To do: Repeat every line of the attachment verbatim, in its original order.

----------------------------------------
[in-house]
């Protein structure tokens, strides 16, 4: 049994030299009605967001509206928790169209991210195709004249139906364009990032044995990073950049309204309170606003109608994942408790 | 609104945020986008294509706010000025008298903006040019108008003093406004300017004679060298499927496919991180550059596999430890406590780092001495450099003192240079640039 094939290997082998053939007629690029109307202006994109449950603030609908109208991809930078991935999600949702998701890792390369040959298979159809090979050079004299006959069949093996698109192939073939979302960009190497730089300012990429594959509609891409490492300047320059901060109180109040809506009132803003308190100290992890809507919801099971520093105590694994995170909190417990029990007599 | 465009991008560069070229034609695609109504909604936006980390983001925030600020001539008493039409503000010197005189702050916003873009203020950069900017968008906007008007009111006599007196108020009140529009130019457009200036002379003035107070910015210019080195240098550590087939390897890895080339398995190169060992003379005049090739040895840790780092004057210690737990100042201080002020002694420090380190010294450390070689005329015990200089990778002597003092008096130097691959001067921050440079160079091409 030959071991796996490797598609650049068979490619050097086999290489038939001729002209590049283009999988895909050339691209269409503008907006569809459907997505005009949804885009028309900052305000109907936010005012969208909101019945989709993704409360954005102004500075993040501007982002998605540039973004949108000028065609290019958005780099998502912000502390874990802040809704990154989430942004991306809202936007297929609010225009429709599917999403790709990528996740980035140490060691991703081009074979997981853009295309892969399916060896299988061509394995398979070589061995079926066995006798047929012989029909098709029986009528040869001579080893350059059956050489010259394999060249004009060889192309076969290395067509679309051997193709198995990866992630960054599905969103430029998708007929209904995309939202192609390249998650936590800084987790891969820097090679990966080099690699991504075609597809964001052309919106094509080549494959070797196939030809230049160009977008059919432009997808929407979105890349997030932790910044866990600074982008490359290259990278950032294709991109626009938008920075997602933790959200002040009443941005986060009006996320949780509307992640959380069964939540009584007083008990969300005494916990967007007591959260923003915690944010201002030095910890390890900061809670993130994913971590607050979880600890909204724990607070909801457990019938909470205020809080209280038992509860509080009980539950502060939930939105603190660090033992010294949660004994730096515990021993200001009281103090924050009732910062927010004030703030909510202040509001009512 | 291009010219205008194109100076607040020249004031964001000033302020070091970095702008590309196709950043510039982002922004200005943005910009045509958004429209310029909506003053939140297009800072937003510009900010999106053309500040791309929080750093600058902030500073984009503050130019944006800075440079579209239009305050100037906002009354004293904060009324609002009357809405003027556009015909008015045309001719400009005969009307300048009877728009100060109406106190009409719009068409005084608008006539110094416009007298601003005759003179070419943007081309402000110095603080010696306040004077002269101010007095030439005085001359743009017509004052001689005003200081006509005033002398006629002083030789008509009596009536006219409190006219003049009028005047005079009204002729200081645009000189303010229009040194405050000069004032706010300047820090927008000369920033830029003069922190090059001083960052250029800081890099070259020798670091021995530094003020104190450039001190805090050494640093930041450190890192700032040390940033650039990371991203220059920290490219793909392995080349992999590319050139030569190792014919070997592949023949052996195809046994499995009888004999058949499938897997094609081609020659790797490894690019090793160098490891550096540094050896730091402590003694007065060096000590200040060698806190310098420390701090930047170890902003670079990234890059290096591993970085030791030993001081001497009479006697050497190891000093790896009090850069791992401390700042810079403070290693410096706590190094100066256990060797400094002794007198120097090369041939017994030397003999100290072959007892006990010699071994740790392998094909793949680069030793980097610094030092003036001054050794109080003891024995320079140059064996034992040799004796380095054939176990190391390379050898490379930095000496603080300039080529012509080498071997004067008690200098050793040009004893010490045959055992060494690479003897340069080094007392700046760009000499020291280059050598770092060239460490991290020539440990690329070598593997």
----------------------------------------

[in-house]
């Protein structure tokens, strides 16, 4: 049994030299009605967001509206928790169209991210195709004249139906364009990032044995990073950049309204309170606003109608994942408790 | 609104945020986008294509706010000025008298903006040019108008003093406004300017004679060298499927496919991180550059596999430890406590780092001495450099003192240079640039 094939290997082998053939007629690029109307202006994109449950603030609908109208991809930078991935999600949702998701890792390369040959298979159809090979050079004299006959069949093996698109192939073939979302960009190497730089300012990429594959509609891409490492300047320059901060109180109040809506009132803003308190100290992890809507919801099971520093105590694994995170909190417990029990007599 | 465009991008560069070229034609695609109504909604936006980390983001925030600020001539008493039409503000010197005189702050916003873009203020950069900017968008906007008007009111006599007196108020009140529009130019457009200036002379003035107070910015210019080195240098550590087939390897890895080339398995190169060992003379005049090739040895840790780092004057210690737990100042201080002020002694420090380190010294450390070689005329015990200089990778002597003092008096130097691959001067921050440079160079091409 030959071991796996490797598609650049068979490619050097086999290489038939001729002209590049283009999988895909050339691209269409503008907006569809459907997505005009949804885009028309900052305000109907936010005012969208909101019945989709993704409360954005102004500075993040501007982002998605540039973004949108000028065609290019958005780099998502912000502390874990802040809704990154989430942004991306809202936007297929609010225009429709599917999403790709990528996740980035140490060691991703081009074979997981853009295309892969399916060896299988061509394995398979070589061995079926066995006798047929012989029909098709029986009528040869001579080893350059059956050489010259394999060249004009060889192309076969290395067509679309051997193709198995990866992630960054599905969103430029998708007929209904995309939202192609390249998650936590800084987790891969820097090679990966080099690699991504075609597809964001052309919106094509080549494959070797196939030809230049160009977008059919432009997808929407979105890349997030932790910044866990600074982008490359290259990278950032294709991109626009938008920075997602933790959200002040009443941005986060009006996320949780509307992640959380069964939540009584007083008990969300005494916990967007007591959260923003915690944010201002030095910890390890900061809670993130994913971590607050979880600890909204724990607070909801457990019938909470205020809080209280038992509860509080009980539950502060939930939105603190660090033992010294949660004994730096515990021993200001009281103090924050009732910062927010004030703030909510202040509001009512 | 291009010219205008194109100076607040020249004031964001000033302020070091970095702008590309196709950043510039982002922004200005943005910009045509958004429209310029909506003053939140297009800072937003510009900010999106053309500040791309929080750093600058902030500073984009503050130019944006800075440079579209239009305050100037906002009354004293904060009324609002009357809405003027556009015909008015045309001719400009005969009307300048009877728009100060109406106190009409719009068409005084608008006539110094416009007298601003005759003179070419943007081309402000110095603080010696306040004077002269101010007095030439005085001359743009017509004052001689005003200081006509005033002398006629002083030789008509009596009536006219409190006219003049009028005047005079009204002729200081645009000189303010229009040194405050000069004032706010300047820090927008000369920033830029003069922190090059001083960052250029800081890099070259020798670091021995530094003020104190450039001190805090050494640093930041450190890192700032040390940033650039990371991203220059920290490219793909392995080349992999590319050139030569190792014919070997592949023949052996195809046994499995009888004999058949499938897997094609081609020659790797490894690019090793160098490891550096540094050896730091402590003694007065060096000590200040060698806190310098420390701090930047170890902003670079990234890059290096591993970085030791030993001081001497009479006697050497190891000093790896009090850069791992401390700042810079403070290693410096706590190094100066256990060797400094002794007198120097090369041939017994030397003999100290072959007892006990010699071994740790392998094909793949680069030793980097610094030092003036001054050794109080003891024995320079140059064996034992040799004796380095054939176990190391390379050898490379930095000496603080300039080529012509080498071997004067008690200098050793040009004893010490045959055992060494690479003897340069080094007392700046760009000499020291280059050598770092060239460490991290020539440990690329070598593997």